The context obviously addresses children and parents. Paul makes it clear that children have a responsibility before God and that keeping the commandment has definite benefits for them to anticipate receiving. This is in agreement with Deuteronomy 4:39-40.
One of the benefits he mentions is the prospect of long life, which also contains an implication of prosperity. Not the least of the additional benefits is the gradual development of understanding and wisdom garnered from the parents, which themselves help to produce long life and prosperity. Thus, in an overall sense, he is reminding children that obedience to truth has its rewards.
Is there an age at which or a circumstance under which the child's responsibility to honor his parents undergoes a change? The answer is both "Yes" and "No," which is why Paul qualifies his charge to children. His qualification is contained within the phrase "in the Lord." It connotes what is within the boundaries of the Lord's way. In all cases, the responsibility to honor one's parents diminishes when a child marries, and his first attention must be given to the spouse. Cleaving to the spouse trumps the honoring of parents. Paul qualifies this a step further by implying that, if the parents demand submission beyond the bounds of Christian conduct, that is, not "in the Lord"—such as commanding a child to give up the Sabbath, lie in their behalf, steal for them, or bow down to an idol—in such cases the child's choice should be to submit to Christ rather than to his parents. Submitting to God's commands trumps submitting to parent's commands that are beyond what God commands us to do in order to stay "in the Lord."
John W. Ritenbaugh
The Fifth Commandment
Obeying the fifth commandment automatically builds habits and character that promote long life (Proverbs 4:10-11). A child trained in biblical principles and God's way of life will avoid recklessness, violence, immorality, and rebellion against authority that often result in premature death.
Martin G. Collins
The Fifth Commandment
The command to honor parents applies to all of us all our lives. But here, as in Colossians 3:20, children should obey their parents in all things "in the Lord."
The apostle is not saying a child must break the Ten Commandments if a parent orders him to so. Children should obey "in the Lord," that is, obey commands that agree with the will of God. Most younger children cannot grasp whether a parental order conforms to God's will. But as they age, they need to understand that they, too, are under the authority of the living Christ.
Though parents have a huge part in starting children off on the right foot regarding this commandment, the greater responsibility for keeping it rests with the child. At some point, children need to realize that their submission to parents is an act of faith in Christ. Their required obedience is not based on any arbitrary power held by parents but on a higher law to which parents are also subject. Parents have a primary responsibility to teach their children to discipline, govern, or control themselves under God's law. Children must learn that they cannot always do what they want when they want, or have what they want when they want it.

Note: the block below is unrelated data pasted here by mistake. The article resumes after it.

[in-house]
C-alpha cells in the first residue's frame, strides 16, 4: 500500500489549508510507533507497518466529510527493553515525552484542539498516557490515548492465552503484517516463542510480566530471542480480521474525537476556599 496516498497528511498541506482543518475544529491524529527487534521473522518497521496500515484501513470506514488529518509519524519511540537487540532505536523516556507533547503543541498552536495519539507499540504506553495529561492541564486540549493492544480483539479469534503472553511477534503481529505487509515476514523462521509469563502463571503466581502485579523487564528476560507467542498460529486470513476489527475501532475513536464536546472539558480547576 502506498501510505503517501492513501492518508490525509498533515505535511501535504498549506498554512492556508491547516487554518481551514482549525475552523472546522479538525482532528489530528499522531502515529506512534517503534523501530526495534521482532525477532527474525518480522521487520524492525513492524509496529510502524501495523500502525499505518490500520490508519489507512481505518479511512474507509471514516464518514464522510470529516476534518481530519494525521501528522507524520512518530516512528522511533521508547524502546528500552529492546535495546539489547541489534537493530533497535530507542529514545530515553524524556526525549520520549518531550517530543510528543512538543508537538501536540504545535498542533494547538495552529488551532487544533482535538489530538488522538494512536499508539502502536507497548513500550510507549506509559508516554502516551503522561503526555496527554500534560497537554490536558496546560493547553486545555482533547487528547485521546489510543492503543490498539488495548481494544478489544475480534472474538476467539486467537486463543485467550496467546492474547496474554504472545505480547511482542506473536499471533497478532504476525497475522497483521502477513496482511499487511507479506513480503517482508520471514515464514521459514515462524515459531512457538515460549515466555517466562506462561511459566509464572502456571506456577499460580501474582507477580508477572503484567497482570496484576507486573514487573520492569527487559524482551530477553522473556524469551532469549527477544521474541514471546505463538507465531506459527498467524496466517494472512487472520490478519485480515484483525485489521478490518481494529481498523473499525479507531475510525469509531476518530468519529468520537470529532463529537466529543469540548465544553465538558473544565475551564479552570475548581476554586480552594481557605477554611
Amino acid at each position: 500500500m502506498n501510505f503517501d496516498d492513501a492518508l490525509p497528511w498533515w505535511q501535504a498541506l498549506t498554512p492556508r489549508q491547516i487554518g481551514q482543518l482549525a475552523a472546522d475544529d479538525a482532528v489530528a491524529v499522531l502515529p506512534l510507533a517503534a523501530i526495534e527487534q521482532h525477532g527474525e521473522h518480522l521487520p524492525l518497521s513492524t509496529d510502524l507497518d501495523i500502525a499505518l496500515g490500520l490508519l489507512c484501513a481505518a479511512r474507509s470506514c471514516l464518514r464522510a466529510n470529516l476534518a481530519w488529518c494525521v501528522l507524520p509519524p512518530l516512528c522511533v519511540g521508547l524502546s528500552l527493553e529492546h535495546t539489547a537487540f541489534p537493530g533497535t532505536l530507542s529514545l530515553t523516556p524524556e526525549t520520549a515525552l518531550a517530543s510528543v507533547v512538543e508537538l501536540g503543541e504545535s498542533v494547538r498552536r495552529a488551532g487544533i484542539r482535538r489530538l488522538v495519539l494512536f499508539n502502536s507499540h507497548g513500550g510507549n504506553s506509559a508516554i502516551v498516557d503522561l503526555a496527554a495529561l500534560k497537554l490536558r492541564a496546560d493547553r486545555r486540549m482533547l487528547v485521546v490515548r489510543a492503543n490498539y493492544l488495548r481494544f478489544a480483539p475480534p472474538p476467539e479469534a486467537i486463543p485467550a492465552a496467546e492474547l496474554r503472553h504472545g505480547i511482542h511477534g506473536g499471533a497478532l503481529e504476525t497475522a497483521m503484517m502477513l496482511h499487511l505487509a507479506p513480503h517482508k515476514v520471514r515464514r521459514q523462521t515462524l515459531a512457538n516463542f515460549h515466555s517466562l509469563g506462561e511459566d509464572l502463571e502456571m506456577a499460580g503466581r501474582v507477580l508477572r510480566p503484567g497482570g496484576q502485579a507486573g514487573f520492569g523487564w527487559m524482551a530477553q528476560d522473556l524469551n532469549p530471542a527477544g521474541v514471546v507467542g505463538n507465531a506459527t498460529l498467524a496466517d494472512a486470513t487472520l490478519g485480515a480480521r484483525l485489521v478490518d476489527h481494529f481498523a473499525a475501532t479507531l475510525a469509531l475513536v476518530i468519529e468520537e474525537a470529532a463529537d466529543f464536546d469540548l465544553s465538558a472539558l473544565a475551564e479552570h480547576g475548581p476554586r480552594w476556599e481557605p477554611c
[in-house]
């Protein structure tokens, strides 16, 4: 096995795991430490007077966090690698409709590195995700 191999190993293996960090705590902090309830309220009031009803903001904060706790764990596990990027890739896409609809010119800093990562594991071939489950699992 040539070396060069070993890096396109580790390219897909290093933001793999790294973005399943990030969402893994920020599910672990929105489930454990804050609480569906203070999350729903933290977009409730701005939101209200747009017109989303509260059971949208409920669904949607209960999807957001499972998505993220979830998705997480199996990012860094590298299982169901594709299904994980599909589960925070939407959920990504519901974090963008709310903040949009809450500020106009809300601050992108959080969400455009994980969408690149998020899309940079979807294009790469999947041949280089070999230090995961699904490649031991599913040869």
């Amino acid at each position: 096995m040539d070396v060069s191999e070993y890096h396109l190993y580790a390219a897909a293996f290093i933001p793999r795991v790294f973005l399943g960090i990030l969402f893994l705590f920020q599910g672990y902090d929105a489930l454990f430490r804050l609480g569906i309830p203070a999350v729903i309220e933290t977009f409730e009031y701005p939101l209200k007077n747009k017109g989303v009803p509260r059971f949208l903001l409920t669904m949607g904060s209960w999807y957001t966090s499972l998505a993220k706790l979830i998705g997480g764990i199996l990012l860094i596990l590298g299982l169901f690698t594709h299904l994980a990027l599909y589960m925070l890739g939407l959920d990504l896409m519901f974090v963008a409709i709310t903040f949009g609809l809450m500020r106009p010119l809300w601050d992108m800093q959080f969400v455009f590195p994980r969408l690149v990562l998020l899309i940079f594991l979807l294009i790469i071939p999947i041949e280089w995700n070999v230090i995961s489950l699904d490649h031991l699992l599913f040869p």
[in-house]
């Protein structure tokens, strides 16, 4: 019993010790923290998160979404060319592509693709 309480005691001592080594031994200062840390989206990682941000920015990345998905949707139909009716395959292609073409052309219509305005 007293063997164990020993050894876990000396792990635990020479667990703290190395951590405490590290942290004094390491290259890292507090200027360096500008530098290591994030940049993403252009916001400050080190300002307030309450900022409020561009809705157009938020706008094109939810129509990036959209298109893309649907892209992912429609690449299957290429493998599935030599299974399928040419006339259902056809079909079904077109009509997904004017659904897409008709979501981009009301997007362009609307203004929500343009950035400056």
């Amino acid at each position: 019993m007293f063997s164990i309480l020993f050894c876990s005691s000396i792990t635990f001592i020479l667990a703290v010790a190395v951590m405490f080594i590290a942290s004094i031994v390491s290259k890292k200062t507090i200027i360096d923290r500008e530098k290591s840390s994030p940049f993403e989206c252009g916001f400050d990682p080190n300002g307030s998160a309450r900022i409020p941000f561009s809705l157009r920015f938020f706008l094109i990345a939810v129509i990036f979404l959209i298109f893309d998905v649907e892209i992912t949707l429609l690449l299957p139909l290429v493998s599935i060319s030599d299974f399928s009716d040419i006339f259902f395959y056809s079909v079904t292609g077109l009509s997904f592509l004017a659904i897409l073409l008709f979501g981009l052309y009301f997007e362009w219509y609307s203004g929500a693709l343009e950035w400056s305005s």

Keeping this commandment brings great benefits, as Paul reminds us in Ephesians 6:2, "which is the first commandment with promise." The promise of blessing for keeping it is written right into the commandment! God promises, "That it may be well with you and you may live long on the earth."
This blessing has at least two parts. Obedience to parental admonitions, gained from years of experience living in this difficult and dangerous world, results in the building of knowledge, character, and habits of avoiding recklessness, lawlessness, violence, wrong companionships, and rebellion against authority. These often result in untimely and violent death at a young age. Virtually every year this comes to the fore when statistics show that accidents are our children's number one killer.
The second and ultimate meaning is that, in honoring our spiritual Father, God, we receive spiritual blessings far above long physical life. From the loving relationship between God and his child will arise eternal life, which God will give as a gift to a son who pleases Him.
John W. Ritenbaugh
The Fifth Commandment (1997)
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